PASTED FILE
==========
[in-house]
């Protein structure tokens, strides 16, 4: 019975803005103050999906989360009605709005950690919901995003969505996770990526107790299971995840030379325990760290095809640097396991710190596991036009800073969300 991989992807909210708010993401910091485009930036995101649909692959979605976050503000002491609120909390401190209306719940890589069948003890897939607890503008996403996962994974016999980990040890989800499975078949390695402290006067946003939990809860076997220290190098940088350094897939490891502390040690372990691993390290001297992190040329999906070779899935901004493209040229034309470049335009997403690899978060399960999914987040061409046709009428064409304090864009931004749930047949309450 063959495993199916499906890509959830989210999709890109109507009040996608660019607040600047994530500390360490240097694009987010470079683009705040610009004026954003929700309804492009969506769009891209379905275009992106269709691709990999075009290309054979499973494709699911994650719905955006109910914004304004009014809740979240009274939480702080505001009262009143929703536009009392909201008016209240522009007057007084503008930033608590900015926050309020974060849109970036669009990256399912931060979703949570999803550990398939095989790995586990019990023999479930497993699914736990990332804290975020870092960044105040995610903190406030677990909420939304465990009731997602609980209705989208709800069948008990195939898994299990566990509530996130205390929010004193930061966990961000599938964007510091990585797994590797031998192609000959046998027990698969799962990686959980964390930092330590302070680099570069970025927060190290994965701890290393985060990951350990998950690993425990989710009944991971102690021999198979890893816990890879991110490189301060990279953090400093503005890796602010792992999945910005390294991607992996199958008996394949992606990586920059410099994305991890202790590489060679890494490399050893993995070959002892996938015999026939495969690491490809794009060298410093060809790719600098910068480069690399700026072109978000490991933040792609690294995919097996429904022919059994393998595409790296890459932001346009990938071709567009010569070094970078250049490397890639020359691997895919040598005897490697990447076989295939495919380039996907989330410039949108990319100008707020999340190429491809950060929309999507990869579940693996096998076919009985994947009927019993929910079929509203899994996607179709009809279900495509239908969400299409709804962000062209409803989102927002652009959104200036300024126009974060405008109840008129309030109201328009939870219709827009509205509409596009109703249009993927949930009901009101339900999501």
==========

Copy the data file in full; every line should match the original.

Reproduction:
[in-house]
């Protein structure tokens, strides 16, 4: 019975803005103050999906989360009605709005950690919901995003969505996770990526107790299971995840030379325990760290095809640097396991710190596991036009800073969300 991989992807909210708010993401910091485009930036995101649909692959979605976050503000002491609120909390401190209306719940890589069948003890897939607890503008996403996962994974016999980990040890989800499975078949390695402290006067946003939990809860076997220290190098940088350094897939490891502390040690372990691993390290001297992190040329999906070779899935901004493209040229034309470049335009997403690899978060399960999914987040061409046709009428064409304090864009931004749930047949309450 063959495993199916499906890509959830989210999709890109109507009040996608660019607040600047994530500390360490240097694009987010470079683009705040610009004026954003929700309804492009969506769009891209379905275009992106269709691709990999075009290309054979499973494709699911994650719905955006109910914004304004009014809740979240009274939480702080505001009262009143929703536009009392909201008016209240522009007057007084503008930033608590900015926050309020974060849109970036669009990256399912931060979703949570999803550990398939095989790995586990019990023999479930497993699914736990990332804290975020870092960044105040995610903190406030677990909420939304465990009731997602609980209705989208709800069948008990195939898994299990566990509530996130205390929010004193930061966990961000599938964007510091990585797994590797031998192609000959046998027990698969799962990686959980964390930092330590302070680099570069970025927060190290994965701890290393985060990951350990998950690993425990989710009944991971102690021999198979890893816990890879991110490189301060990279953090400093503005890796602010792992999945910005390294991607992996199958008996394949992606990586920059410099994305991890202790590489060679890494490399050893993995070959002892996938015999026939495969690491490809794009060298410093060809790719600098910068480069690399700026072109978000490991933040792609690294995919097996429904022919059994393998595409790296890459932001346009990938071709567009010569070094970078250049490397890639020359691997895919040598005897490697990447076989295939495919380039996907989330410039949108990319100008707020999340190429491809950060929309999507990869579940693996096998076919009985994947009927019993929910079929509203899994996607179709009809279900495509239908969400299409709804962000062209409803989102927002652009959104200036300024126009974060405008109840008129309030109201328009939870219709827009509205509409596009109703249009993927949930009901009101339900999501």